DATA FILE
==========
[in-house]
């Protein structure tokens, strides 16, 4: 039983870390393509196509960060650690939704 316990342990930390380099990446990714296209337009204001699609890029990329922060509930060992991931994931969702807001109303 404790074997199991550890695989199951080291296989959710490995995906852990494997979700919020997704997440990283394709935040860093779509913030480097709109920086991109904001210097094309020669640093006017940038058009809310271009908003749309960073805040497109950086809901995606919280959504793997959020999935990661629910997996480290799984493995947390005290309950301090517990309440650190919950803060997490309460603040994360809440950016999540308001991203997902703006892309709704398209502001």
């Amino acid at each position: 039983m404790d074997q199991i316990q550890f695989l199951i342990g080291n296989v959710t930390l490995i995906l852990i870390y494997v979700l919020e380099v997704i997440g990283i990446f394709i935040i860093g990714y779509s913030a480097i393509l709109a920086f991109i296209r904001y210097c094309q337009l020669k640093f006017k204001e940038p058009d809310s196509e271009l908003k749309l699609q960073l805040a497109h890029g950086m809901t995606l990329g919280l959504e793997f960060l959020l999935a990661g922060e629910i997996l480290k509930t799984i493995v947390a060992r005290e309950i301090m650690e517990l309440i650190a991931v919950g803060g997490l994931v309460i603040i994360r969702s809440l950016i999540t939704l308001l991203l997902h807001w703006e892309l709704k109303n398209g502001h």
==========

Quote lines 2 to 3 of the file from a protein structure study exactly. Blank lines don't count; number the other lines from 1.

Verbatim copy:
């Protein structure tokens, strides 16, 4: 039983870390393509196509960060650690939704 316990342990930390380099990446990714296209337009204001699609890029990329922060509930060992991931994931969702807001109303 404790074997199991550890695989199951080291296989959710490995995906852990494997979700919020997704997440990283394709935040860093779509913030480097709109920086991109904001210097094309020669640093006017940038058009809310271009908003749309960073805040497109950086809901995606919280959504793997959020999935990661629910997996480290799984493995947390005290309950301090517990309440650190919950803060997490309460603040994360809440950016999540308001991203997902703006892309709704398209502001």
């Amino acid at each position: 039983m404790d074997q199991i316990q550890f695989l199951i342990g080291n296989v959710t930390l490995i995906l852990i870390y494997v979700l919020e380099v997704i997440g990283i990446f394709i935040i860093g990714y779509s913030a480097i393509l709109a920086f991109i296209r904001y210097c094309q337009l020669k640093f006017k204001e940038p058009d809310s196509e271009l908003k749309l699609q960073l805040a497109h890029g950086m809901t995606l990329g919280l959504e793997f960060l959020l999935a990661g922060e629910i997996l480290k509930t799984i493995v947390a060992r005290e309950i301090m650690e517990l309440i650190a991931v919950g803060g997490l994931v309460i603040i994360r969702s809440l950016i999540t939704l308001l991203l997902h807001w703006e892309l709704k109303n398209g502001h």